Trains, planes and automobiles – some of the many ways you can move between place to place on this planet we call home. If you’re anything like me or NOMADasaurus, you have a serious case of wanderlust and are doing anything and everything to get out and visit every country and see all that each one has to offer. Of course, as you can imagine to get to each of these places involves transport of some description – we like to spend time to take things in but at walking pace it would take just a littttttle too long. So below I’ve outlined some of my favourite vehicles for exploring, cliché but we all know the saying – it’s not the destination but the journey that matters.
For any of you who have been to Asia, I think you’ll agree that this certainly is the best way to travel within towns and cities. Not very fast so don’t try and hire one to go between cities, but great to whizz around side streets to get between temples or bars! Those of you who don’t know, a tuk-tuk is essentially a 3 wheeled scooter or motorbike traditionally as pictured below, but they really do come in all shapes and sizes depending on where you are in the world. They’re the cheapest way to move and perfect if you like to feel the wind whooshing through your hair care free! Used from India to Cambodia and everywhere in between there are no rules to travelling in a tuk-tuk, generally with room for between 3 and 5 people. I’ve travelled in them with 9 other backpackers all crammed in and hanging out the sides. A great way to make new friends when you’re relying on Tom from Ireland who bought you a pint only half an hour earlier not to let go of you and result in you falling into faster moving traffic…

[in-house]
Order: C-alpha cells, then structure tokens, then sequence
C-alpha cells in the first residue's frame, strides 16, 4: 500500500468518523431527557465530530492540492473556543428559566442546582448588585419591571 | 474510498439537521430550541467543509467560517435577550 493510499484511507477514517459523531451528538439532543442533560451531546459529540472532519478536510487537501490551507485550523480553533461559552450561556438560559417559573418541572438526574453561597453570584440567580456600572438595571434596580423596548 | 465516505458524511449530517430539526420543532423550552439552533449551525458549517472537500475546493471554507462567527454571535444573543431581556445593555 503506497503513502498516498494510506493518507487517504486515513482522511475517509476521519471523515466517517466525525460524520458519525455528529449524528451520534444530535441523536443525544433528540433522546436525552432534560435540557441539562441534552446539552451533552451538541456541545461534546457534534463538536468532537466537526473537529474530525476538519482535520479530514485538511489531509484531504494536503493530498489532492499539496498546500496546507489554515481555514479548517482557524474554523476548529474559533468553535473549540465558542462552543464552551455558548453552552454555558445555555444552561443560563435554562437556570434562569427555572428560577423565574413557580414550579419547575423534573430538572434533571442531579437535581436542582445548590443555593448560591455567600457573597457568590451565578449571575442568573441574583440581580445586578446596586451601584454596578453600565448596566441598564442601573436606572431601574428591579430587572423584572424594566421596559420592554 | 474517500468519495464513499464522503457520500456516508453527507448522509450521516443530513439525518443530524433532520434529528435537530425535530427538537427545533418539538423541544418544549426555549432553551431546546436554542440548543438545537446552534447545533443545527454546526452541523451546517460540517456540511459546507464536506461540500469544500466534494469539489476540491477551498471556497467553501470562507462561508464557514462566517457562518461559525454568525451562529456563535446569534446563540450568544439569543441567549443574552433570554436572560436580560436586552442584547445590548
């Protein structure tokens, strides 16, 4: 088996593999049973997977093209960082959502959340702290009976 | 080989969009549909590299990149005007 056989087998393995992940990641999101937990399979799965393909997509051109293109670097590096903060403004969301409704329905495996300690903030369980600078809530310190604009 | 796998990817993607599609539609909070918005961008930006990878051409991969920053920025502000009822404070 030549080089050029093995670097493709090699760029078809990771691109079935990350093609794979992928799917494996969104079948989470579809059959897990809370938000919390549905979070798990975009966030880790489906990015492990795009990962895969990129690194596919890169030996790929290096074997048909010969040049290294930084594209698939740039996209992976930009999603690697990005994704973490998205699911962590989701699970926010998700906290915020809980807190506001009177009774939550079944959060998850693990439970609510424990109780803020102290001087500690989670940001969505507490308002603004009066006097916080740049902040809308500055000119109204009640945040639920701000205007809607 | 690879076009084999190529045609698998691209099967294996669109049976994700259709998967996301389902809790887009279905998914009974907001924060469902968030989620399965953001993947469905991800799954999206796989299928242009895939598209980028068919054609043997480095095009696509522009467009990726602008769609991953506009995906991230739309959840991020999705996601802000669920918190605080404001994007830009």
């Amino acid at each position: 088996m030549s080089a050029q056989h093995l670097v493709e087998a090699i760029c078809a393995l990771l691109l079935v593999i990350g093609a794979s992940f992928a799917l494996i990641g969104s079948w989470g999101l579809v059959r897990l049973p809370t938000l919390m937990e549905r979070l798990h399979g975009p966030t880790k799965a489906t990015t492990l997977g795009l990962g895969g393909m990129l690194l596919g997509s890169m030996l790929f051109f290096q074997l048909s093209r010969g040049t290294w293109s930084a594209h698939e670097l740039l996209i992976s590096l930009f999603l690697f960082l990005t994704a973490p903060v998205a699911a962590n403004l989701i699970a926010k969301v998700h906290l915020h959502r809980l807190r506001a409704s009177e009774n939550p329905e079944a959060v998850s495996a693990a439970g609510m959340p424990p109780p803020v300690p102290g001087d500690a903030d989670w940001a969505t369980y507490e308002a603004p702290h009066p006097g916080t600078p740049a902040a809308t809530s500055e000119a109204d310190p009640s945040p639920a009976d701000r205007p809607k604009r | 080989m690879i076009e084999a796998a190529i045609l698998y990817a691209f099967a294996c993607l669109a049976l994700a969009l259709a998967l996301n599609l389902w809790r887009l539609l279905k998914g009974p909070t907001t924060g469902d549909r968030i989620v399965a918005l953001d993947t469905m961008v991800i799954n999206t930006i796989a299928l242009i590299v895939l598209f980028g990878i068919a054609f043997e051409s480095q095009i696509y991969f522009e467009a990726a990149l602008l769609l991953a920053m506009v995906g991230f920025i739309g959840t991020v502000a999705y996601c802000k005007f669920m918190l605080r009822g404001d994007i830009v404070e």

I’m personally highly tempted by an idea put in my head by another travel blogging friend though, to buy a tuk-tuk and travel from one side of South East Asia to the other picking up other backpackers as I go. Would be pretty slow, but one hell of a story to tell.
Top Tip for Tuk Tuk rides: Hold onto your smaller bags pretty tight – It’s very common for pickpockets to swing by and grab your bag and before you blink all your tuppence is gone!
Motorbikes & Scooters
Very popular with many backpackers as it’s a cheap way to travel independently. You can hire a bike for $5 a day throughout some Asian countries and you can go off at your heart’s content! They’re great for some of the larger islands as the transportation is more expensive, and means you don’t have to worry about grabbing a tuk-tuk or taxi each time you fancy moving around during the day. Many of my friends travel entire countries on motorbikes. However, I am what you call less agile and tend to fall off quite spectacularly each time I try – 8th time lucky perhaps?!
Top tip for motorbikes & scooters: Beware that the owners expect them to come back in pristine condition or they will charge you an arm and a leg for any damage. Some of the dodgier ones will also charge you for damage already done to the bike once you’re back (and I guess that’s how they’re able to only charge $5 a day!) Make it really obvious that you’re inspecting the bike before you leave, and point out any damage before you leave to make it clear you won’t accept any funny business.
We all are aware of the term being ‘a bus wanker’ but I actually like travelling on buses! I agree, they do vary in calibre and comfort, but on the whole they’re not too bad. I used Greyhound to move around Australia, which boasted leather seats and wifi, the Kiwi Experience in New Zealand specifically for backpackers like you and I, double decker long distance buses in South East Asia and India, public city buses throughout Europe – the list could go on and on but I think you get the point. I’ve been on a lot of buses and they’re a great way to meet people because what else have you got to do on a 12 hour journey between Sydney and Byron Bay?